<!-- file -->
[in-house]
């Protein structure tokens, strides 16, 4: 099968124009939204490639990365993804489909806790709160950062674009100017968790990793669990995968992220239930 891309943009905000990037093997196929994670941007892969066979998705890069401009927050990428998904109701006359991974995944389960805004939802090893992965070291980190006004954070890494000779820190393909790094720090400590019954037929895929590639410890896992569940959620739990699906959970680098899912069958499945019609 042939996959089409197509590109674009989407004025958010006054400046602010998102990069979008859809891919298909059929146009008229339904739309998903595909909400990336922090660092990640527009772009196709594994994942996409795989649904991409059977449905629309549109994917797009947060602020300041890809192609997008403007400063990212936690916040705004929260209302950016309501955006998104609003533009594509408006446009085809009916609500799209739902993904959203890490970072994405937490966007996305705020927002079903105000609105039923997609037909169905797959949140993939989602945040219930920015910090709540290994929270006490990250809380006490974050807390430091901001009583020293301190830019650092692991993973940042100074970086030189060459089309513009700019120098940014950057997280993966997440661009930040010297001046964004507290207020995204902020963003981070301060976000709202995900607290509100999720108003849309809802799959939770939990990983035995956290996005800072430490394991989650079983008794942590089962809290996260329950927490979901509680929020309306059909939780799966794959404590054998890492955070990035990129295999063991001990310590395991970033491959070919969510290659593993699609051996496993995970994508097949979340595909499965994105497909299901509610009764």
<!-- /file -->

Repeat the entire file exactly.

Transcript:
[in-house]
């Protein structure tokens, strides 16, 4: 099968124009939204490639990365993804489909806790709160950062674009100017968790990793669990995968992220239930 891309943009905000990037093997196929994670941007892969066979998705890069401009927050990428998904109701006359991974995944389960805004939802090893992965070291980190006004954070890494000779820190393909790094720090400590019954037929895929590639410890896992569940959620739990699906959970680098899912069958499945019609 042939996959089409197509590109674009989407004025958010006054400046602010998102990069979008859809891919298909059929146009008229339904739309998903595909909400990336922090660092990640527009772009196709594994994942996409795989649904991409059977449905629309549109994917797009947060602020300041890809192609997008403007400063990212936690916040705004929260209302950016309501955006998104609003533009594509408006446009085809009916609500799209739902993904959203890490970072994405937490966007996305705020927002079903105000609105039923997609037909169905797959949140993939989602945040219930920015910090709540290994929270006490990250809380006490974050807390430091901001009583020293301190830019650092692991993973940042100074970086030189060459089309513009700019120098940014950057997280993966997440661009930040010297001046964004507290207020995204902020963003981070301060976000709202995900607290509100999720108003849309809802799959939770939990990983035995956290996005800072430490394991989650079983008794942590089962809290996260329950927490979901509680929020309306059909939780799966794959404590054998890492955070990035990129295999063991001990310590395991970033491959070919969510290659593993699609051996496993995970994508097949979340595909499965994105497909299901509610009764």